WHY TABLE READS ARE JUST AS IMPORTANT AS AUDITIONS

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By Marci Liroff

I’ve seen actors win big at the table read, and I’ve also seen them get fired. It can be an exhilarating and dangerous place.

A table read is when actors sit around tables in a large room (or sometimes your living room!) and read through the script aloud. Each person plays a different role, and sometimes they play several roles. We have table reads for a few different reasons. When we’re trying to get the project off the ground, we invite investors and put together our favorite actors to help sell the material. Sometimes the writers and the creative team need the screenplay read so that they can hear how it plays. They often invite other writers so that they can discuss it after and do a “punch-up” for dialogue or for comedy. When I’m casting a feature film or television project, we invite the newly cast actors to a table read for the creative team, along with the studio and network executives. These readings can be very scary for the actor—even if she’s already been cast.

Years ago we had an all-star table read with the main actors, a superstar producer, the president of the studio, and all the executives, along with our director and writer. The hot young love interest of our lead female actor arrived wearing a baseball cap slung low over his eyes. I knew that he was somewhat new to this experience, so I suggested that he take off his cap when we did the reading so that we could see his face. Our director also told him to take off his cap and spoke to each actor to make sure they acted at “performance” level during the read-through. Our producer had some of the best weekly read-throughs on his series, so we knew his expectations would be huge.

Sure enough, our guy didn’t heed our advice, kept his hat on, and mumbled through the script at half-volume. Not only could you not hear him, he was basically just reading the lines—no intention or character choices. I think fear gripped him. Sadly, I knew he’d be replaced by the end of the day and started going through my mental Rolodex for choices to cast instead. As I suspected, the producer and director came up to me afterward and asked me with whom we’d replace him.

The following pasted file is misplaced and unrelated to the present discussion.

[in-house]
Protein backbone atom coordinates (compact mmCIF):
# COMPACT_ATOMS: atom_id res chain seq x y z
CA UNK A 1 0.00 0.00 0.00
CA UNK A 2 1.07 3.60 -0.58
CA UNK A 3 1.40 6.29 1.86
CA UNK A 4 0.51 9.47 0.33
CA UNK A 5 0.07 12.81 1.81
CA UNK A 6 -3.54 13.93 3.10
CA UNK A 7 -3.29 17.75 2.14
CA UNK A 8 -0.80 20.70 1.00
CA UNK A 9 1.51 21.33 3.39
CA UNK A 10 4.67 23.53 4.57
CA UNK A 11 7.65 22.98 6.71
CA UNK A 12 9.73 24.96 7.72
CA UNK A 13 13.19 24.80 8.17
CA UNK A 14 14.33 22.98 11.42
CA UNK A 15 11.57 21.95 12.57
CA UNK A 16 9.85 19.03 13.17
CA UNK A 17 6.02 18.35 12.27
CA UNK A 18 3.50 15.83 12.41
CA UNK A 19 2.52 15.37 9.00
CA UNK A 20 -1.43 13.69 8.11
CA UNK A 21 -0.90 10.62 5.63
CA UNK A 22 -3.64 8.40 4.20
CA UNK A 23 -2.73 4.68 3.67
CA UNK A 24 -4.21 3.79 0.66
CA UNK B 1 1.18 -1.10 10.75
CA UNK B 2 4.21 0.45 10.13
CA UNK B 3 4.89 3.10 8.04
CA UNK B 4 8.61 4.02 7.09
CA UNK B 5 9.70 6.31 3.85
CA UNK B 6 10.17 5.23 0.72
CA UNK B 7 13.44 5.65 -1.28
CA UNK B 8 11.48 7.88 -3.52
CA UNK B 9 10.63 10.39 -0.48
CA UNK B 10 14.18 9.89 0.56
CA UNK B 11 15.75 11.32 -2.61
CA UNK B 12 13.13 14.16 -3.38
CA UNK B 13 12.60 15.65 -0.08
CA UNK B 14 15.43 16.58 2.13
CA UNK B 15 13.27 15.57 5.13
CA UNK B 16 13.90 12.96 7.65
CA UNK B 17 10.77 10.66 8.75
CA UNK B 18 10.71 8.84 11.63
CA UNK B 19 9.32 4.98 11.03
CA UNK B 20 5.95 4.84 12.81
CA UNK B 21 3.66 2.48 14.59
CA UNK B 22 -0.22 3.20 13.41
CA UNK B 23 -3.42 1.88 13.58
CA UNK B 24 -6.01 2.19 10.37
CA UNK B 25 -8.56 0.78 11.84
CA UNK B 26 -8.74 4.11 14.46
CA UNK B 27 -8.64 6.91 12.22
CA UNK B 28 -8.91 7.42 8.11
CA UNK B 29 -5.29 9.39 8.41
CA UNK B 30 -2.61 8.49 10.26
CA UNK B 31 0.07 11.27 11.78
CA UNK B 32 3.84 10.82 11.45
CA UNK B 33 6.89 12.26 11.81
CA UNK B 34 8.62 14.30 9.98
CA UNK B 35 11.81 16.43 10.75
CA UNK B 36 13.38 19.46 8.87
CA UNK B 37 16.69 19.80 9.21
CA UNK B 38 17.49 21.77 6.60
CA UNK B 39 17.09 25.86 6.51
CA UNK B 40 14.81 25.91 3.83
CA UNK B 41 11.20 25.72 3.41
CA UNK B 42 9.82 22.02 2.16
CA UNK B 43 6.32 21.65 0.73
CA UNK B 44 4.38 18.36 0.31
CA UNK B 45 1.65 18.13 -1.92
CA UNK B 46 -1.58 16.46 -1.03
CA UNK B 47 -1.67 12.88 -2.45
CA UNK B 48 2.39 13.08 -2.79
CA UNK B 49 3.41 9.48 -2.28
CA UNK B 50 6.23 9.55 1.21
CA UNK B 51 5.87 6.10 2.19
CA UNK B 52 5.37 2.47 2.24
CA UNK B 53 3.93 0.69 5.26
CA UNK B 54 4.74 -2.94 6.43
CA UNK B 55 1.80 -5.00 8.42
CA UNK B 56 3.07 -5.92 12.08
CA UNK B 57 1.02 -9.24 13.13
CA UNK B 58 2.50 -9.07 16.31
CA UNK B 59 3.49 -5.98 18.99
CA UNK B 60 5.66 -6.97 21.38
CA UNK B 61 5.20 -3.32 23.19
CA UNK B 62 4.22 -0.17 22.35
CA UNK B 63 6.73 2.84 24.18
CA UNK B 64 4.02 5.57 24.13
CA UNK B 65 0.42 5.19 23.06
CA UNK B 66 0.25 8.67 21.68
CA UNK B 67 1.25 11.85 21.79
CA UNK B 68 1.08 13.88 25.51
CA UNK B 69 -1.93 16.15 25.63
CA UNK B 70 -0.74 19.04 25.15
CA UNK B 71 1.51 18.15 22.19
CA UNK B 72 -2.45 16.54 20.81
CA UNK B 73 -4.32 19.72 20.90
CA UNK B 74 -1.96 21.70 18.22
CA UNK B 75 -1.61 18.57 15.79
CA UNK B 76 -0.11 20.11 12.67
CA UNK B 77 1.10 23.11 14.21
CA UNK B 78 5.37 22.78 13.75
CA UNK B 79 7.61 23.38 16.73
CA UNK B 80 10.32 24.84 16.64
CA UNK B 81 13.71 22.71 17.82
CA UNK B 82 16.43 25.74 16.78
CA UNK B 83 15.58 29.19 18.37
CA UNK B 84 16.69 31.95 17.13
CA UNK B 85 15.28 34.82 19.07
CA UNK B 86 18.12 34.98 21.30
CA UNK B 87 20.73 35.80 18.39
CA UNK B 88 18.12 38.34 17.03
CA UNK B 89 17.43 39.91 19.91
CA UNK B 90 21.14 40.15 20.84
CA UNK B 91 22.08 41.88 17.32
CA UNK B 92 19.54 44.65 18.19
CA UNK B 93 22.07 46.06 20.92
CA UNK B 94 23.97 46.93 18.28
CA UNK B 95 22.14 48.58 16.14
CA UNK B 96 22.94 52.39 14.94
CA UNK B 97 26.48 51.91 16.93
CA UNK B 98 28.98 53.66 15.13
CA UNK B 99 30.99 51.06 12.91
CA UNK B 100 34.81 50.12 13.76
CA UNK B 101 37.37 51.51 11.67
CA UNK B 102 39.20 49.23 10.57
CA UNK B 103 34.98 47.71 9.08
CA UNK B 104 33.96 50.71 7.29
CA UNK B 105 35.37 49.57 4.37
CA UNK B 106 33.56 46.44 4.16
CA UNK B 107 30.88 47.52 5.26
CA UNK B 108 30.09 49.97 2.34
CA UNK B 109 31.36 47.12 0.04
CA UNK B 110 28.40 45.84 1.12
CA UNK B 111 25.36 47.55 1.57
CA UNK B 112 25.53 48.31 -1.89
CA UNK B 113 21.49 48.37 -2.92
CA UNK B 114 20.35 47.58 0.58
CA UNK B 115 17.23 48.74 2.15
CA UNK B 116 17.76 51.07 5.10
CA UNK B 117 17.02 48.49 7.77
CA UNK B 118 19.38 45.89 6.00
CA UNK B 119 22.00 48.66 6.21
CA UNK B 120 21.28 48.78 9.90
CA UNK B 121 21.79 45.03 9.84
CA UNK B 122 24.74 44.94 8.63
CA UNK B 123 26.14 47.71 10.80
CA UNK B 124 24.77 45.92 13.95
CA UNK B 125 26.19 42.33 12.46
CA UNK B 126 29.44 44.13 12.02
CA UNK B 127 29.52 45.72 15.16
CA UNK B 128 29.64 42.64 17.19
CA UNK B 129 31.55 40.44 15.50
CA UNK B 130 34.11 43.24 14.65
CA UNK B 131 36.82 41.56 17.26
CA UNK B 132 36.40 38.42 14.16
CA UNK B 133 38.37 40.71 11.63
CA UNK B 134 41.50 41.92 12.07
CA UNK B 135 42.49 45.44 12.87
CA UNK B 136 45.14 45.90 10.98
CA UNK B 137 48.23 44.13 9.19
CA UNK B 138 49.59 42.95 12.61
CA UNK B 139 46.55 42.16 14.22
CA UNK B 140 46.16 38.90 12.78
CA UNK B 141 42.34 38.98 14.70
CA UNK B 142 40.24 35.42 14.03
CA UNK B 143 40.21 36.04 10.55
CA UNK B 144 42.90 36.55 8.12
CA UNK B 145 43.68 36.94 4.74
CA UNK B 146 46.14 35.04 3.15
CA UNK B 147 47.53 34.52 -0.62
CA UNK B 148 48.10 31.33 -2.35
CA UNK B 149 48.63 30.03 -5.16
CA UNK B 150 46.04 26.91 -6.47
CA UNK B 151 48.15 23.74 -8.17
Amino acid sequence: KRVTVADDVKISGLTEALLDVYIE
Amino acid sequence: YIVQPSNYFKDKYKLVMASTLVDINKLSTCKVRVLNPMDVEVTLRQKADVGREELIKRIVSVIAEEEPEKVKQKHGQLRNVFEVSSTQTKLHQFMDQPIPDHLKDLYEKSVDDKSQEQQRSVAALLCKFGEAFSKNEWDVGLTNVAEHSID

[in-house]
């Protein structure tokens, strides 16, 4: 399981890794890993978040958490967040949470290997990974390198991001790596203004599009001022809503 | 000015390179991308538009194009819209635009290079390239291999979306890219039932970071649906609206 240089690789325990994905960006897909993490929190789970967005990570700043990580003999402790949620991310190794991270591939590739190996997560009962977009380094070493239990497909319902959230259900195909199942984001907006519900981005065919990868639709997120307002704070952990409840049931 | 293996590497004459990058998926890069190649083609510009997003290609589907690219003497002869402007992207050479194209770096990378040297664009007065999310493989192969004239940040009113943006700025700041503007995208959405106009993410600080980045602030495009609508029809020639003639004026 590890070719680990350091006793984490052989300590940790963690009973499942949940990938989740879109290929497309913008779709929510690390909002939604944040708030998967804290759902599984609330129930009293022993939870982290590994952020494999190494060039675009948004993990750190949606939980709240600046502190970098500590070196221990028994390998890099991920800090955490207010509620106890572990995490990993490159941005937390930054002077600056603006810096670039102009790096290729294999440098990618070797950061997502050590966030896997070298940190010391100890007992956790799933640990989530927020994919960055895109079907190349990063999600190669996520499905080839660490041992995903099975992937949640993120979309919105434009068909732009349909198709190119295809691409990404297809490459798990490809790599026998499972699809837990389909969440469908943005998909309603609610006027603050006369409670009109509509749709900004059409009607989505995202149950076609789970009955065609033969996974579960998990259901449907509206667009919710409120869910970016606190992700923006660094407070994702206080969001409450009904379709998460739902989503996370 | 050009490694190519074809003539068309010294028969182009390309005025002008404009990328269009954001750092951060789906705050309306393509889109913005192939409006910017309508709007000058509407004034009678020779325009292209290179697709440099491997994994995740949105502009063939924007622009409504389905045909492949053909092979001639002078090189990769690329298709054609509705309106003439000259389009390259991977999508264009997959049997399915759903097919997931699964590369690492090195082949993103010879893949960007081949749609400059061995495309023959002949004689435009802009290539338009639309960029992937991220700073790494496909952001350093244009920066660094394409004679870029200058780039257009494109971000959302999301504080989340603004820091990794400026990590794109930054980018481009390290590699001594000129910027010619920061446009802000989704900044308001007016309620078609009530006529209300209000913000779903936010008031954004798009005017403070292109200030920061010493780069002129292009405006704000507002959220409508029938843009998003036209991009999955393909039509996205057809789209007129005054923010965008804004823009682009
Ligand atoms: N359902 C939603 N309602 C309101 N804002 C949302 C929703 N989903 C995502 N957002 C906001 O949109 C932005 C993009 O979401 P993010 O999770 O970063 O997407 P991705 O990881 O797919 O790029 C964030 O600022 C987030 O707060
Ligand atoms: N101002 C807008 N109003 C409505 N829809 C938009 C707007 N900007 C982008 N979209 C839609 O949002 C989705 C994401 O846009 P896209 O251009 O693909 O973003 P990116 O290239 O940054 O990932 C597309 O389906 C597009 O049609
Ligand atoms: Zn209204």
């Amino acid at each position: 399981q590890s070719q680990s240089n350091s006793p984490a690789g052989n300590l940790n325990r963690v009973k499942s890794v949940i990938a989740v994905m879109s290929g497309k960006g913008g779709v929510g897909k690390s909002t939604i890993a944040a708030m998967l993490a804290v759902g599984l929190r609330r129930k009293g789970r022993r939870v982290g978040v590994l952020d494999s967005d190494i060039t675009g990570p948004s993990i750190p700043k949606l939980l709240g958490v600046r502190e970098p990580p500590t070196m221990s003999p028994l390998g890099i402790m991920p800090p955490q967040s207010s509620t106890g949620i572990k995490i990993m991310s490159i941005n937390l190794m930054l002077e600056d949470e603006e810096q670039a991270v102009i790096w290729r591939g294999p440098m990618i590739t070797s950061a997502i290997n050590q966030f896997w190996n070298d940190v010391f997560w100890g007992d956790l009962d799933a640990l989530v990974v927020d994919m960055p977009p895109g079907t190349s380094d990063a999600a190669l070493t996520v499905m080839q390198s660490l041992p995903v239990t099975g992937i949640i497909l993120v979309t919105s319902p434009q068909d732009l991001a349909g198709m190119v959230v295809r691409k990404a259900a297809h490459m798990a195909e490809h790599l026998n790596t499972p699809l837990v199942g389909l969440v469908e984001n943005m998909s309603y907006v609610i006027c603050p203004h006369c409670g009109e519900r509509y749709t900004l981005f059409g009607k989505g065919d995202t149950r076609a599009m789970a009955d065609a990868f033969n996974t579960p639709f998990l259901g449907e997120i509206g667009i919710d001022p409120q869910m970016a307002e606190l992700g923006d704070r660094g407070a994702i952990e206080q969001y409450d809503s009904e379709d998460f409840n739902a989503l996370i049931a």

Another actor I asked to help us out at a table read made disparaging comments about the material in front of the writers, studio executives, and producers. She was not asked back and will most likely never be hired there again.

On another film, we weren’t fully cast but we staged a table read to hear if the material was working, using all the actors we had cast thus far. It was voiceover for animation, and one role was particularly difficult to cast. I knew we weren’t going to persuade the actor I wanted to audition for the part; I couldn’t get the studio to just make him a straight offer. I convinced the actor and his agent to take a leap of faith and help us out with our table read—knowing that if everyone liked him he would probably end up getting the part. Sure enough, he was brilliant and they offered him the role.

So many things can be tricky on a film. You always want to serve the material and be your very best. You never know.

Make sure to check out my new online course “How To Audition For Film and Television: Audition Bootcamp”. You can view it on your laptop or your mobile device and your subscription gives you lifetime viewing privileges for this course. I’ll be adding lectures throughout the year.